IT HAD been a long night for Ben Francisco.
He had grounded into two doubleplays, one of them coming with runners on the corners and one out in the sixth inning.
He had crashed into the wall in rightfield while attempting to catch Jorge Cantu's game-tying double in the seventh, and he had belly-flopped onto the warning track an inning later while making a futile diving attempt at Wes Helms' go-ahead triple.
But then came the eighth inning, and a two-out at-bat with a one-run deficit on the scoreboard.
In perhaps his biggest moment of the season, Francisco came through, knocking a groundball off lefty Taylor Tankersley up the middle for a two-run single that lifted the Phillies to a much-needed, 10-8 victory over the Marlins last night at Citizens Bank Park.
"We had a rough patch, but every team has to do that throughout 162 games," said Francisco, making a rare start in relief of rightfielder Jayson Werth. "We've been about as bad as we can get, and we're still right there, only a couple games out. When we get everything turned around, we should be right where we want to be."
For what felt like the first time in a month, the batter's box is where the Phillies looked like they wanted to be.
Their 10 runs were the most they'd scored since a 12-2 victory over the Pirates on May 17, and they entered the night hitting .211 and averaging 2.2 runs in the 19 games since (13 of them losses).
Veteran leftfielder Raul Ibanez, who entered the night hitting just .230, had his first four-hit game since May of last season and drove in runs in the third and fifth innings. He finished 4-for-5, just his second game of the season with at least three hits.
Chase Utley, meanwhile, put a dent in one of the worst slumps of his career. He entered the night hitting .260, his lowest average this late into any of his six seasons as an everyday player, but went 2-for-3 with an RBI and three runs, the last of them coming on Francisco's single in the eighth.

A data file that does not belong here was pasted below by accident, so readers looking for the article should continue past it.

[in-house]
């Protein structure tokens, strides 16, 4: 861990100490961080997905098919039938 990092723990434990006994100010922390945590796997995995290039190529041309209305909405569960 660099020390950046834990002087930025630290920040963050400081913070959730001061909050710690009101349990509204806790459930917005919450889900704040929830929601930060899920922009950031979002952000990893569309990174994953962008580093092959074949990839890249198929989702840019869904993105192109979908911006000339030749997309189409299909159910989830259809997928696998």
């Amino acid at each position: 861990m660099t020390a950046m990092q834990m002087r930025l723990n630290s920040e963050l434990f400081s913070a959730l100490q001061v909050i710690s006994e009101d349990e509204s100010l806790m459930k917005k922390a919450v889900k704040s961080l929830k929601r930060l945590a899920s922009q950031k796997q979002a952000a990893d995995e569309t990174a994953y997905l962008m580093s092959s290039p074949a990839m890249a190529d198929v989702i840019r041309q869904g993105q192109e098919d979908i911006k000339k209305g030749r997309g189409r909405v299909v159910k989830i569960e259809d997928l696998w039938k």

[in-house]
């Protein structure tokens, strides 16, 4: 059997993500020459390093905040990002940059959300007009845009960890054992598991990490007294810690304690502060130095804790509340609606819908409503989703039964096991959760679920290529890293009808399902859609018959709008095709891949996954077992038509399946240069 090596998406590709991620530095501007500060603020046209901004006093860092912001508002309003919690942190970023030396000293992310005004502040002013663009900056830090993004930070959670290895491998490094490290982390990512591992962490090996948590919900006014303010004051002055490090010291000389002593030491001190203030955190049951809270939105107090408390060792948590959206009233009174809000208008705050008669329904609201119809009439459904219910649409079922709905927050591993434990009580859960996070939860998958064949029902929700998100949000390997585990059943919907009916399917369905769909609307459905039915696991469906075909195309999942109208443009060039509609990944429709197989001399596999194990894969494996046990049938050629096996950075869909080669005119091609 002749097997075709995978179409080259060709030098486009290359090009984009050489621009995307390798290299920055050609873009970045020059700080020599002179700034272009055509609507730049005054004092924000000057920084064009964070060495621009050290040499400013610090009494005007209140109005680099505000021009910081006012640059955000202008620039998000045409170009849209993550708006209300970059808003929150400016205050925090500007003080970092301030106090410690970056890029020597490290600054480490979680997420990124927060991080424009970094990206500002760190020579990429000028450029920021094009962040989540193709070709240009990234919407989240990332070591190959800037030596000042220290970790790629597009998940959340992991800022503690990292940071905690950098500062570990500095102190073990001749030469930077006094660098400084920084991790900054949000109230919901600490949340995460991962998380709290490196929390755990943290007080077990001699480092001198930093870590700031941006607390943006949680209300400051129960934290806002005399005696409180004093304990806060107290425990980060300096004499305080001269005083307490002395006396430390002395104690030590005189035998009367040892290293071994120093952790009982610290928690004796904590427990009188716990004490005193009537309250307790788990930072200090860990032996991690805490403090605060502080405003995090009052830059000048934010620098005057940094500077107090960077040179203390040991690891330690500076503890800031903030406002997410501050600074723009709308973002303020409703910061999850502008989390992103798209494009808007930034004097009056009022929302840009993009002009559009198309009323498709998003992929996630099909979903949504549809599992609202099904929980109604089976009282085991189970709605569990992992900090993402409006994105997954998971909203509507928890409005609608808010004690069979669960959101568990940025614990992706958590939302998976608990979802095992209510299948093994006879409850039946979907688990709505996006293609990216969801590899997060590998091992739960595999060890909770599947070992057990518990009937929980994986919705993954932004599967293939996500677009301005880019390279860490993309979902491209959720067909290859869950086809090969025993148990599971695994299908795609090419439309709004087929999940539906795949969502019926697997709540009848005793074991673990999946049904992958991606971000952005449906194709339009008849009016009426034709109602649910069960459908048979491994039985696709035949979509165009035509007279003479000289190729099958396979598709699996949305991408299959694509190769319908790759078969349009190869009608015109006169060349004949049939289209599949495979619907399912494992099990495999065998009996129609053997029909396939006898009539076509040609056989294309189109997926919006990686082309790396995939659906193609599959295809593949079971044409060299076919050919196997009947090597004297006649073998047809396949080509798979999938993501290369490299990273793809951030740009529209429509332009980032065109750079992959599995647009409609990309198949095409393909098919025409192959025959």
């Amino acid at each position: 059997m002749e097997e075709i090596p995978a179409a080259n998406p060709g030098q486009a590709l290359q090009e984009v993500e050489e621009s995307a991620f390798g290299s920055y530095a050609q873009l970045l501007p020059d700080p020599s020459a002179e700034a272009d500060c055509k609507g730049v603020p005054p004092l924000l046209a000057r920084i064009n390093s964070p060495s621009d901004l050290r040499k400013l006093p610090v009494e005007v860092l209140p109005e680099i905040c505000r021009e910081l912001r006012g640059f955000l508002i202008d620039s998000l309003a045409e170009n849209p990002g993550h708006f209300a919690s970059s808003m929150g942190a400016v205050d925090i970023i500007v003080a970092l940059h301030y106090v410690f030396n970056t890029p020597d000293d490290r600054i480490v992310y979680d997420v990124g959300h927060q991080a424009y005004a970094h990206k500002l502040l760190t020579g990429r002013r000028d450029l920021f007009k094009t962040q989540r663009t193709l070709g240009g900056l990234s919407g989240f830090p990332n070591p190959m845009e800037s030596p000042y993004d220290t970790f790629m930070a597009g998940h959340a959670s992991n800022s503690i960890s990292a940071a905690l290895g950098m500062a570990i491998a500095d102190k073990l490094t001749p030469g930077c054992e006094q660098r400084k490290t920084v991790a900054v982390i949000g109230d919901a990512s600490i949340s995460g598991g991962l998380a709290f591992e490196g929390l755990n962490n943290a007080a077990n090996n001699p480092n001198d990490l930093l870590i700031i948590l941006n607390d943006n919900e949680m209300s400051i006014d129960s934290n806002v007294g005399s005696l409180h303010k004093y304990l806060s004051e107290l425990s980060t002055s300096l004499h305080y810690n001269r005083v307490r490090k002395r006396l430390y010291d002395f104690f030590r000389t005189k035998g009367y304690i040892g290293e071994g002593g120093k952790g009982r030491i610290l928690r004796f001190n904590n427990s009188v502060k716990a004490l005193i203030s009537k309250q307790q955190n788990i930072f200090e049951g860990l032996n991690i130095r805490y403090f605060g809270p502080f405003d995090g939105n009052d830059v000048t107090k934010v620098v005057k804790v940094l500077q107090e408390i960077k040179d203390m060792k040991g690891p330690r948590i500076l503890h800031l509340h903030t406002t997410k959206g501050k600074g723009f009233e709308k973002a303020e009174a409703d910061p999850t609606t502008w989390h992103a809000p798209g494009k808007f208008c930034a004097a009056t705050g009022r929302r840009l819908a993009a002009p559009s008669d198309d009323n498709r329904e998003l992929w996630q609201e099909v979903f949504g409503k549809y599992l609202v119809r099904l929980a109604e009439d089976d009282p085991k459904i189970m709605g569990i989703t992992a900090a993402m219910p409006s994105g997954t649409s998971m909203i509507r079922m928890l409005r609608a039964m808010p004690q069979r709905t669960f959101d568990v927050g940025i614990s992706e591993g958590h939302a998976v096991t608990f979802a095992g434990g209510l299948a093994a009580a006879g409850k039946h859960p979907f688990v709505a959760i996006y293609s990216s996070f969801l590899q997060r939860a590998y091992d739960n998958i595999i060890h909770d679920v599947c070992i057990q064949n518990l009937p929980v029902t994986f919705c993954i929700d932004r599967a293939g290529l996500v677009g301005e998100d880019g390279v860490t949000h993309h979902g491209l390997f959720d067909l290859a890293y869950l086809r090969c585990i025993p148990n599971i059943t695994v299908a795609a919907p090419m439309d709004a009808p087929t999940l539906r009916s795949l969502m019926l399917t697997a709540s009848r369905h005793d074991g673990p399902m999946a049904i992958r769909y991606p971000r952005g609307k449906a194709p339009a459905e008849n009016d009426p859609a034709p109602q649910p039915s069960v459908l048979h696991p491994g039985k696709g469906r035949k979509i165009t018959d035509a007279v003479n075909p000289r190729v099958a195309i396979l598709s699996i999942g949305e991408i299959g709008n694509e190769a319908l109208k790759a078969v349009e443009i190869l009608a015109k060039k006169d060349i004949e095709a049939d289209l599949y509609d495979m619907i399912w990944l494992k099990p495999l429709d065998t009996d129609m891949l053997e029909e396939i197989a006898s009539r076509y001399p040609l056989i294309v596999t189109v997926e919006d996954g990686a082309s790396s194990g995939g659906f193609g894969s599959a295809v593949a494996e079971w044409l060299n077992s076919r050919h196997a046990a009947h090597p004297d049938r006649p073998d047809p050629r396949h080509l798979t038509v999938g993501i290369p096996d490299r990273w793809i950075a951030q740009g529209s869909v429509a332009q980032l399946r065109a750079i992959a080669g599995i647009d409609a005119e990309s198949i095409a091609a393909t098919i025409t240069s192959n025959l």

Shane Victorino and Ryan Howard both hit their 10th home runs, against Marlins righthander Chris Volstad, Howard's coming with a man on and two outs in the third inning and Victorino's coming with none on and two outs in the fourth.
"We'll see tomorrow night, manager Charlie Manuel said when asked if the win could spark an offensive renaissance. "You know what was good about tonight's game? We stayed with them, and once they took the lead we stayed after them and came from behind. It was kind of like an old Phillie win."
Brad Lidge recorded his third, and most dramatic, save of the season, loading the bases with two outs in the ninth inning before getting Ronny Paulino to pop up for the final out. Lidge allowed a leadoff single to Hanley Ramirez, struck out the next two hitters, then walked Cody Ross and allowed an infield single to newly called-up super prospect Mike Stanton. He has pitched seven straight scoreless outings since allowing a run in his first game of the season.
The Marlins had tied the game in the seventh on a double by Cantu, then took an 8-7 lead in the eighth inning on a one-out triple by Helms, who laced a 2-1 fastball from Jose Contreras into the gap in right-center to send Stanton roaring home from first base.
But the Marlins inflicted the bulk of the damage off righthanded starter Kyle Kendrick, who allowed home runs to Gaby Sanchez and Ramirez and left the game after allowing six runs in five innings. Nevertheless, the Phillies battled back. Howard's two-run homer in the third helped close what was once a 4-0 deficit. After the Marlins took a 6-3 lead in the fourth, the Phillies scored four runs to go up 7-6.
But by the time Francisco stepped to the plate in the eighth, they trailed 8-7. With Utley on third and Howard on second, first base was open for Tankersley to walk Francisco and pitch to the lefthanded-hitting Ibanez. But the lefthander took his chances with Francisco, who took a changeup and then found a fastball he liked for the two-run single that gave the Phillies a 9-8 lead.
"I didn't know if they were going to pitch to me or not," said Francisco, who finished 2-for-4 to improve his average to .255. "But he threw me a first-pitch changeup, and after that I was just looking for something out over the plate. He left a fastball up."
Lefthander J.A. Happ (forearm strain) made his first rehab start since landing on the disabled list on April 16, allowing three hits and two runs with two strikeouts in three innings for Class A Clearwater . . . The attendance was 44,098, the 70th consecutive home sellout.